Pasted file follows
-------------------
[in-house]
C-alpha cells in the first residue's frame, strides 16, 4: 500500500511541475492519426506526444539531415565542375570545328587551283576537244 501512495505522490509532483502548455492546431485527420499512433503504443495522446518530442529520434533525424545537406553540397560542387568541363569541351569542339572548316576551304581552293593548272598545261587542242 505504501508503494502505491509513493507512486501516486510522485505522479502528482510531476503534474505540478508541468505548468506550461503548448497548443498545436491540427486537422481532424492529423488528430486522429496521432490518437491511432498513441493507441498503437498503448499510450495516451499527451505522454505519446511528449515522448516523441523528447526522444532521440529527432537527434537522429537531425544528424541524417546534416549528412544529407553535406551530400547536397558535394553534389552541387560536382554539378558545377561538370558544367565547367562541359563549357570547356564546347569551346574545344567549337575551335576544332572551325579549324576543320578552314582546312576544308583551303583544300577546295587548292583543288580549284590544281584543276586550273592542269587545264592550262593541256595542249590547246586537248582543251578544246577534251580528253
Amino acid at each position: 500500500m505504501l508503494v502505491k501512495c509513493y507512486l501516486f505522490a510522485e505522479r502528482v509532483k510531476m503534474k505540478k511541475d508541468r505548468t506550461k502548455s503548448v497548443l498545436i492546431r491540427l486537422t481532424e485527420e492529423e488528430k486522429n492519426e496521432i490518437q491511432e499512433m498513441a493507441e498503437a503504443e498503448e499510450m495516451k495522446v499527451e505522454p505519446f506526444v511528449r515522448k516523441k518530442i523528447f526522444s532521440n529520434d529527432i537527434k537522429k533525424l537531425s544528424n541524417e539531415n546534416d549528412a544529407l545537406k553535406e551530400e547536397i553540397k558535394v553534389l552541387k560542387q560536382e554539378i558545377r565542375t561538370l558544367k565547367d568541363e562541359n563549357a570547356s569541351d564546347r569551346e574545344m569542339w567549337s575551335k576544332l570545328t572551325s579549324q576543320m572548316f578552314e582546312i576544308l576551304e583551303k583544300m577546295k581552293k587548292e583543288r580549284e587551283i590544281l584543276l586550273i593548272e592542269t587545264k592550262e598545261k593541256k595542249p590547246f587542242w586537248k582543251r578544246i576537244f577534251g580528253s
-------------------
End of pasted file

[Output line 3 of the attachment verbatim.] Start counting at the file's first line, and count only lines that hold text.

Amino acid at each position: 500500500m505504501l508503494v502505491k501512495c509513493y507512486l501516486f505522490a510522485e505522479r502528482v509532483k510531476m503534474k505540478k511541475d508541468r505548468t506550461k502548455s503548448v497548443l498545436i492546431r491540427l486537422t481532424e485527420e492529423e488528430k486522429n492519426e496521432i490518437q491511432e499512433m498513441a493507441e498503437a503504443e498503448e499510450m495516451k495522446v499527451e505522454p505519446f506526444v511528449r515522448k516523441k518530442i523528447f526522444s532521440n529520434d529527432i537527434k537522429k533525424l537531425s544528424n541524417e539531415n546534416d549528412a544529407l545537406k553535406e551530400e547536397i553540397k558535394v553534389l552541387k560542387q560536382e554539378i558545377r565542375t561538370l558544367k565547367d568541363e562541359n563549357a570547356s569541351d564546347r569551346e574545344m569542339w567549337s575551335k576544332l570545328t572551325s579549324q576543320m572548316f578552314e582546312i576544308l576551304e583551303k583544300m577546295k581552293k587548292e583543288r580549284e587551283i590544281l584543276l586550273i593548272e592542269t587545264k592550262e598545261k593541256k595542249p590547246f587542242w586537248k582543251r578544246i576537244f577534251g580528253s